One key pattern could be about to power stocks higher.
The ascending triangle has been popping up in various charts across the U.S. stock market, including in the S&P 500 index, according to Matt Maley, Miller Tabak's chief market strategist with a penchant for technical charts.
"This is something you frequently see either in a stock or in an index or both that shows that investors are cautiously optimistic," he said Tuesday on CNBC's "Trading Nation." "In other words, they're willing to buy on any kind of weakness, but they're not really willing to chase a stock when it moves higher."
That unwillingness to chase creates a kind of ceiling for the underlying security, which forms the top of the ascending triangle. But once the stock or index is able to push above that ceiling, it creates a new opportunity, Maley said.
"When that stock or index finally breaks above that key level in any kind of meaningful fashion, it shows that the sellers have basically sold what they're going to sell and it gives you kind of a little bit of an air pocket, and the stock or index can take off," he said.
That's the case with the S&P, Maley said, adding that he would like to see the index run to the 3,030 level for confirmation of the rally's staying power. That would let "investors to go from cautiously optimistic to confidently bullish," he said.
And that's not the only place in the market that stands to benefit from this under-the-radar pattern, according to the strategist.
"Look at Cisco. That's another one that's broken just slightly above its highs. They don't report [quarterly earnings] for a little while, but if it gets some more upside follow-through, that will be positive," Maley said. "Also, Amazon, which reports this week, ... [is] bumping up right against its ascending triangle pattern, so that could be a good catalyst."
Mark Tepper, president and CEO of Strategic Wealth Partners, predicted that at least the S&P's gains would be capped given the market's overarching expectation that the Federal Reserve will cut interest rates several times over the next 12 months.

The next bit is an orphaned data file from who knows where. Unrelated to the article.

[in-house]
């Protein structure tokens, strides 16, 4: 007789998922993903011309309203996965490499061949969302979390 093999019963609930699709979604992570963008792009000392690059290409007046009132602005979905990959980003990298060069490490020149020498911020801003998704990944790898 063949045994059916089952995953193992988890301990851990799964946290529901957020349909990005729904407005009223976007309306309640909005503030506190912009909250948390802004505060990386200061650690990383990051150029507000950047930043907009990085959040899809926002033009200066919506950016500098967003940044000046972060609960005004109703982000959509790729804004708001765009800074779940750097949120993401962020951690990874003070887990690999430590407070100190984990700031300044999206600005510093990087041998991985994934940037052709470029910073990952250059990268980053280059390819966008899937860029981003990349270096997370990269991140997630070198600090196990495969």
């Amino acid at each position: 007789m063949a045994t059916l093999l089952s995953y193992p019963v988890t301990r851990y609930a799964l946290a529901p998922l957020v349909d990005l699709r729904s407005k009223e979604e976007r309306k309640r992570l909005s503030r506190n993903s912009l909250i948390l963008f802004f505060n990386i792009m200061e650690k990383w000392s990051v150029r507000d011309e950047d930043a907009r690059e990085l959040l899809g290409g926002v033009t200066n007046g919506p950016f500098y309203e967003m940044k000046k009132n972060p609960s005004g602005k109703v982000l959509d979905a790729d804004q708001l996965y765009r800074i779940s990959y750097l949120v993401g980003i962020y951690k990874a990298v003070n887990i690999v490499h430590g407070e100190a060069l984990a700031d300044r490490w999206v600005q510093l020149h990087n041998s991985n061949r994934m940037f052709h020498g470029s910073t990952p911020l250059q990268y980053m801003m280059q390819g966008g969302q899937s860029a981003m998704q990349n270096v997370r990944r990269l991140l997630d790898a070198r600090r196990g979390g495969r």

"I'm still concerned that back-half [earnings] expectations for this year are still too high," he said in the same "Trading Nation" interview. "I'm just not sure how much more valuation can continue to carry the S&P higher given that four rate cuts over the course of the next year are already being priced in."
However, Tepper did see more upside for some individual names, including Amazon and Cisco.
"We love Amazon. I mean, it's easy to see 20 to 25% upside from here over the next year. The valuation's extremely compelling for the amount of growth you're getting, and their competitive advantage on the retail side is extremely strong," Tepper said. "What you're getting [with Cisco] is ... an above-market yield, you're getting some decent growth. It is expensive compared to its historical multiple, but they're in the early stages of transforming that business towards a healthier mix of software and recurring revenues, which we like."
All in all, if you ask Maley, what everybody's looking for in the market right now might not be the most strategic thing for investors to be watching.
"Right now, we're in a situation where everybody's looking at the earnings reports," he said. "If we can get through that earnings season unscathed — which is a big if — that's going to be very positive, because if these things can move a little bit higher, the momentum could really get behind the entire market."
Disclosure: Strategic Wealth Partners owns shares of Amazon and Cisco.